Other council members spoke passionately of the need for continued funding, arguing that by assisting people living with HIV/AIDS in achieving independence, particularly those who are homeless or at risk of homelessness,  the programs added to the tax based and help insure long-term stability.

“We don’t live in a perfect a world,” said freshman council member Mike Laster (the first out gay man to serve on the Houston City Council). “These organizations do their very best to raise money to care for the people among us, but they still need to reach out to entities that have that kind of capital, and by the grace of God this city and this government as an entity has some of that capitol, and I’m very proud that we’re able to provide those kind of services to some of my community members.”

Council member Wanda Adams, who serves as chair of the council’s Housing and Community Development Committee, also spoke in favor of continuing funding. Council member Ellen Cohen, whose district contains both SRO Housing and Bering Omega, spoke of how her life had personally been touched by AIDS:

“One of the first young men to pass away in New York City was a cousin of mine of something [then] called a very rare form on pneumonia… which we now realize was not. So I understand the need for these kinds of services. On a personal note I worked with Bering and I know all the fine work that they do, I’m addressing all the items but I’m particularly addressing [the Bering Omega funding] and feel it’s absolutely critical that we provide the kind of funding items, and that we are, in fact, our brother’s and our sister’s keepers.

After Laster asked Mayor Annise Parker the procedure for overriding a tag Brown removed her tag, but raised a new concern about HIV/AIDS housing, saying that her office had requested a list of the owners of apartment units where those receiving rental assistance lived. City Attorney David Feldman explained to Brown that federal law prohibits making public information that could be used to identify people receiving assistance through the housing program. Feldman said that, in his legal opinion, revealing the names of the owners of the apartments would violate federal law. Brown said that she was concerned that their might be a “conflict of interest” with apartment owners that needed to be investigated, claiming that as the reason for her tag.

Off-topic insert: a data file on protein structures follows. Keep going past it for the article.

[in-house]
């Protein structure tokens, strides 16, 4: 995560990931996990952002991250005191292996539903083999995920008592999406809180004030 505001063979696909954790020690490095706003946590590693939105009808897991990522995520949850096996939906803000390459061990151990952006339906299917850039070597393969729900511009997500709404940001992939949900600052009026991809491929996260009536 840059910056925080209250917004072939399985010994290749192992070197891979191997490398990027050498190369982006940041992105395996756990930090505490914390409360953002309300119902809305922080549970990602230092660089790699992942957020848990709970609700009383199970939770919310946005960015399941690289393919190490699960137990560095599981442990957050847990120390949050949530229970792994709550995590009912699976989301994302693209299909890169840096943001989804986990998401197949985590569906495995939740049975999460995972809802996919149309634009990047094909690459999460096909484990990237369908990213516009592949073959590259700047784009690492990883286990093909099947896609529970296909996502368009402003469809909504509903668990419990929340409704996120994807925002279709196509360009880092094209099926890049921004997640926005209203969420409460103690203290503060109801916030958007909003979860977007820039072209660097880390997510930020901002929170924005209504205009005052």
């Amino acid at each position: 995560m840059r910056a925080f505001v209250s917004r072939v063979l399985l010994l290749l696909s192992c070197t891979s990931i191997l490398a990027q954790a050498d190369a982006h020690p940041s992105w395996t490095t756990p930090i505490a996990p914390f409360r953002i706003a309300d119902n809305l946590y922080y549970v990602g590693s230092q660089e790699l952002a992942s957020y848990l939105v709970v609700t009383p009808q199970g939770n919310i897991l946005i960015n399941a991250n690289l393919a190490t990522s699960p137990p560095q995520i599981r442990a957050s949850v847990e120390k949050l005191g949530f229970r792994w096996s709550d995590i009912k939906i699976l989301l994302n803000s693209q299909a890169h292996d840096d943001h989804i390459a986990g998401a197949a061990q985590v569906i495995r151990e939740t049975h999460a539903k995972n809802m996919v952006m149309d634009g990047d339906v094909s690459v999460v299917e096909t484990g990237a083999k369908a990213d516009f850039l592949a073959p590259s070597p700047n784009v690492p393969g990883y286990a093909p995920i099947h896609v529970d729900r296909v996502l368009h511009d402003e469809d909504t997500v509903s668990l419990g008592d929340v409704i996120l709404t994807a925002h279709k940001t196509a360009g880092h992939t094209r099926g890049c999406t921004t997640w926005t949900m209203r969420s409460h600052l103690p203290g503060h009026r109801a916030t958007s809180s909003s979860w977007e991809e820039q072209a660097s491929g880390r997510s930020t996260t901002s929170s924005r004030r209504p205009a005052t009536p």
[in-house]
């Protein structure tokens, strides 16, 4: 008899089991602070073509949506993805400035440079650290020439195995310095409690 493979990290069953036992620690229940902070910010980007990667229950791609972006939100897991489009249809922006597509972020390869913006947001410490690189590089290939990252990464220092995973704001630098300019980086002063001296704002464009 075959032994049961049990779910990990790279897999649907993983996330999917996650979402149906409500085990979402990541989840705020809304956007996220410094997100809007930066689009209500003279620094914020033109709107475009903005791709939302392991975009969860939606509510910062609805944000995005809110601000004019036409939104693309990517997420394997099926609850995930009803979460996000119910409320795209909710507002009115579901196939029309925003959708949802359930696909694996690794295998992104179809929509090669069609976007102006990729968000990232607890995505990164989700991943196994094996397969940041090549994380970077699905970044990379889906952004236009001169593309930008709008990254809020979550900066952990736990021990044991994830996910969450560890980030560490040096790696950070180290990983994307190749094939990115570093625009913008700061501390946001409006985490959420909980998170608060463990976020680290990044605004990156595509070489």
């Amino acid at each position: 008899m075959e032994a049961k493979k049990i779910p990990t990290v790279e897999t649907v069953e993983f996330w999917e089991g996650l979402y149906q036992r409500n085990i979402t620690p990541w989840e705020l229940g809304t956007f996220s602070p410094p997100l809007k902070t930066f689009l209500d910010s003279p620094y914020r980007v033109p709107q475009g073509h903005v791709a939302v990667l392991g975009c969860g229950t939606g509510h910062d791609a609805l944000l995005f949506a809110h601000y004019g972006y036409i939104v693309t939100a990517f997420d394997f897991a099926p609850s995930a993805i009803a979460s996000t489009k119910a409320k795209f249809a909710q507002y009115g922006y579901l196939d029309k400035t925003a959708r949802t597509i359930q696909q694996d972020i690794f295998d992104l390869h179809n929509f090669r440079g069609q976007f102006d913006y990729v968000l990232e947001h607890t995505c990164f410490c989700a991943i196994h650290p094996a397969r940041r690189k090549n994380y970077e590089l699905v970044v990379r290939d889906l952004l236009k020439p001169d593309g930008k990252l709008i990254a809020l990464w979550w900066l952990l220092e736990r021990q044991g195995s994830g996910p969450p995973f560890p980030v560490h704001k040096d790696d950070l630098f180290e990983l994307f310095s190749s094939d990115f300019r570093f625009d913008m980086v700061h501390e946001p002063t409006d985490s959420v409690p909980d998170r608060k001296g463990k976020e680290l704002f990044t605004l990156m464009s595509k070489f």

Brown eventually removed her tag, rather than have it overturned. All four ordinances providing funding passed with only Brown voting “nay.”

—  admin

25 ways to fight AIDS

Today, December 1, is World AIDS Day.

Wait! Before you click the ‘next’ button or scroll down your news feed hear me out: The LGBT community has been living with AIDS for three decades now. For people of my generation the message to get tested and use condoms has been stated and restated so many times that it has faded into the background with the result that, all too often, people do not take the steps they need to to protect themselves. Harris County is responsible for 30% of the new HIV/AIDS diagnosis in Texas and men who have sex with men account for 64% of newly diagnosed men statewide. The threat is not over, the fight is not over, AIDS still endanger the LGBT community.

But I don’t want to just talk about just condoms and testing (as important as they are). Fighting HIV/AIDS is easier than you might think. I present to you 25 ways, in no particular order, to fight AIDS in Houston.

25. If you’re over a certain age talk to a young LGBT person about how your life has been affected by HIV/AIDS. You might be surprised how eager we are to hear your stories.

24. If you’re under a certain age listen to an older LGBT person tell you how HIV/AIDS has affected their lives. I know you aren’t eager to hear their stories, but listen anyway. You may find that learning the history of your community is more empowering than you’d expect.

23. If you are a sexually active gay man or transgender woman participate in the Baylor College of Medicine’s HIV Vaccine Study.